A big difference between the parties is that most Republicans are happy with their party, and winning is what matters. The Democratic Party is not as homogeneous. There’s a strong contingency that is very unhappy with their party. So, while the Republican hears “let go of your favorite candidate so we can get what we want as a group”, the progressive branch of the Democratic Party hearts “let go of the changes you want so we can elect the guy we want.”
To the center, it sounds like the message is the same, but to the left, it sounds wrong. Party unity can’t be achieved until the vision is shared. The republicans achieved this by going hard to the right. The Democratic leadership think they can keep their base and gain undecided moderates by staying around the center.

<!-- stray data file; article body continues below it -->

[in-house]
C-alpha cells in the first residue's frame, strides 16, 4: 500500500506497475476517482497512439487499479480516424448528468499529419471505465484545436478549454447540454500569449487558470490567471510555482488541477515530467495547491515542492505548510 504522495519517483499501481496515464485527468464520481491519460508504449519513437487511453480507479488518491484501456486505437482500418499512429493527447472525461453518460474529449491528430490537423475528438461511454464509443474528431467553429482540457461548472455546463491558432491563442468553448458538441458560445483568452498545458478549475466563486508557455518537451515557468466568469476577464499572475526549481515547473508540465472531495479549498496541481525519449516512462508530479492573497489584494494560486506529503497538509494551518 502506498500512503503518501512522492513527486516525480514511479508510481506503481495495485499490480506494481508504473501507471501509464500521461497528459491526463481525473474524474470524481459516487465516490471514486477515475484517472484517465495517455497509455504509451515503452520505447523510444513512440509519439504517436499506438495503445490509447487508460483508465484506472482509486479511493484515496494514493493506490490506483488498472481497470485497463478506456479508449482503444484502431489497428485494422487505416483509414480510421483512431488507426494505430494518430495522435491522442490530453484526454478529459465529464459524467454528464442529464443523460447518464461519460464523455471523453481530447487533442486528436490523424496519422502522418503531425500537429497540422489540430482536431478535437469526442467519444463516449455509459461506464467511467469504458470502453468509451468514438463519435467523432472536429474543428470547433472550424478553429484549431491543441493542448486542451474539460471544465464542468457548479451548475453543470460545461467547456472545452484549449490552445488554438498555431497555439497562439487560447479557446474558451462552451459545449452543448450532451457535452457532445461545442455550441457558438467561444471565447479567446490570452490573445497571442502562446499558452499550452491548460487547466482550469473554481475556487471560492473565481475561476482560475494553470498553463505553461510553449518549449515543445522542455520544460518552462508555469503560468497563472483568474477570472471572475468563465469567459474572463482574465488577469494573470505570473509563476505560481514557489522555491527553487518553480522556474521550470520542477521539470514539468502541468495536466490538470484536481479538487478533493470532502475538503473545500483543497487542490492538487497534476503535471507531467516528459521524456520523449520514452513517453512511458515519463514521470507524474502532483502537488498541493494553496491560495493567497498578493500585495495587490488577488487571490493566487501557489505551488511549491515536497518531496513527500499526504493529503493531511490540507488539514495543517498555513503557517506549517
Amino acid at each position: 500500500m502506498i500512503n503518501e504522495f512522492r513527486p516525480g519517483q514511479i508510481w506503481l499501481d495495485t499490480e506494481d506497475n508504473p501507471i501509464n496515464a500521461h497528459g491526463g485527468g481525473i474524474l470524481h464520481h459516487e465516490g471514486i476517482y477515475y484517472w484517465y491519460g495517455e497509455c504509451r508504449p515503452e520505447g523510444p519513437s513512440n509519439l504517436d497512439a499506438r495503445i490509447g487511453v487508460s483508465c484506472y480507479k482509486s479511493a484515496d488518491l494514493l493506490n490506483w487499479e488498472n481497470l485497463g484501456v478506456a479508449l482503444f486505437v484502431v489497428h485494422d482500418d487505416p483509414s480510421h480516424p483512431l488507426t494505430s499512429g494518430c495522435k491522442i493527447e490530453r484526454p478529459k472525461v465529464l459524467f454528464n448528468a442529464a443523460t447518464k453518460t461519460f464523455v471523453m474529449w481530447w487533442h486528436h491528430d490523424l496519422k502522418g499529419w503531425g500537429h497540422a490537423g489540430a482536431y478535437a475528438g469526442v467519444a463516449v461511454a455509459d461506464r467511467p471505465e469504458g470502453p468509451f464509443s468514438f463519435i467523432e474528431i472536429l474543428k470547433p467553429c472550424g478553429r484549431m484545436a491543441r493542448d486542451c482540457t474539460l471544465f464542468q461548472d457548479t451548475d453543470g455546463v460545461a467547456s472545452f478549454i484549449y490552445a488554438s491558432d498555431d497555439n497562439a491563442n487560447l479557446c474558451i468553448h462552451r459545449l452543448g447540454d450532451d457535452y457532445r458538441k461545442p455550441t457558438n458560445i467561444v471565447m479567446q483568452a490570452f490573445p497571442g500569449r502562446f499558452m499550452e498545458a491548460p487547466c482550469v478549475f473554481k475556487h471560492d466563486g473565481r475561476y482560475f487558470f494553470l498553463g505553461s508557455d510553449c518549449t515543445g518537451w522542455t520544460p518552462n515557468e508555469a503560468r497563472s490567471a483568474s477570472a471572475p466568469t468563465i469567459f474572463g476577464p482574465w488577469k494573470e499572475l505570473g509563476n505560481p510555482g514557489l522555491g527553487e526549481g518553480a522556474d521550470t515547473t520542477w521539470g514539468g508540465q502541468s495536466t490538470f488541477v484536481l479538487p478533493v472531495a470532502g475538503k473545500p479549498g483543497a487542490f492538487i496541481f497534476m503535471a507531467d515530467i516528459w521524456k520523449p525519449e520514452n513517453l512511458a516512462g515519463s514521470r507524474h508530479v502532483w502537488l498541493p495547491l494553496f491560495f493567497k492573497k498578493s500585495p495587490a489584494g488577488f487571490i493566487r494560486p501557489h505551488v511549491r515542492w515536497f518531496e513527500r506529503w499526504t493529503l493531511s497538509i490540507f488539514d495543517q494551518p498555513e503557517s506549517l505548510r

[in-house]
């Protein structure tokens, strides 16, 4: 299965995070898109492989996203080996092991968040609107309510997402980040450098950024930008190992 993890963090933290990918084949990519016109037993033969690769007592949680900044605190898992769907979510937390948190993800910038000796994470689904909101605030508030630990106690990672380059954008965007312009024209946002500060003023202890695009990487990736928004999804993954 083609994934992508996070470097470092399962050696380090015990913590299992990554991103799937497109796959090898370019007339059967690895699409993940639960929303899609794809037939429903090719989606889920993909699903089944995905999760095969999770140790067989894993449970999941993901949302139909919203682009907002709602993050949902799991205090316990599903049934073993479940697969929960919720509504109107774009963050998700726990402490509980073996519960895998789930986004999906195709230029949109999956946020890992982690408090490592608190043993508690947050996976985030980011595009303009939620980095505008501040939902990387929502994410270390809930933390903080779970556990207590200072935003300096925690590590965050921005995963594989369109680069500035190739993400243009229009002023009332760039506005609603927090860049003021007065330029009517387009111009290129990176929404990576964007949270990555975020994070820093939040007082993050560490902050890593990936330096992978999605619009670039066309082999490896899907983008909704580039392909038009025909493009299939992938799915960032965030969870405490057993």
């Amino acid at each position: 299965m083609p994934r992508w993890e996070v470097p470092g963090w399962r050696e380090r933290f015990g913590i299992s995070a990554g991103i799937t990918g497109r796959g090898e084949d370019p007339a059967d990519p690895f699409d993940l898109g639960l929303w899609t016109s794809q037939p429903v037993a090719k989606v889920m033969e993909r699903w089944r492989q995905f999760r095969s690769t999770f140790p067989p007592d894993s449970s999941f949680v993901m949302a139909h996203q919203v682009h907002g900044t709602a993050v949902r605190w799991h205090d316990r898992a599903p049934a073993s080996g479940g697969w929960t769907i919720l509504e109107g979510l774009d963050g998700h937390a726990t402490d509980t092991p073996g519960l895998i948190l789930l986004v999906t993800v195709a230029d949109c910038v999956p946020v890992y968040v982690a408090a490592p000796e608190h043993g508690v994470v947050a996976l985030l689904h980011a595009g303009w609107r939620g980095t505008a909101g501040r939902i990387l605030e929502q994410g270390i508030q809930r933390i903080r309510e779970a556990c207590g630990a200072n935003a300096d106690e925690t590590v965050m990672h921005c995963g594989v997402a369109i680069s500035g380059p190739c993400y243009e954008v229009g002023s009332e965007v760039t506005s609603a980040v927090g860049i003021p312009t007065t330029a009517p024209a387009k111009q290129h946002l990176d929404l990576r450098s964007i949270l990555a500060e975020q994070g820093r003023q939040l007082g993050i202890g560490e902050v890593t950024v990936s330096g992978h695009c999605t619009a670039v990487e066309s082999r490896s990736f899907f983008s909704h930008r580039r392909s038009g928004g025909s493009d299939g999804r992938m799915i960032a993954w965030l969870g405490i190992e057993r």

As a result, the left keeps feeling left out. The moment that best shows this difference is when during the last convention Sarah Silverman told “Bernie or bust” people they were ridiculous. No one bothered with that call for unity in the Republican side. “Lying Ted”, “small hands”, and all kinds of attacks and low blows are allowed, because in the end they rally around anyone who wins the popularity vote precisely because their agenda is homogeneous.
Democrats don’t have a unified vision, and so they demand the candidate is someone they can love. Unification is not possible. If they want that, they have to make sure all voices are heard. Most likely, a third party will necessarily emerge with a true left wing vision.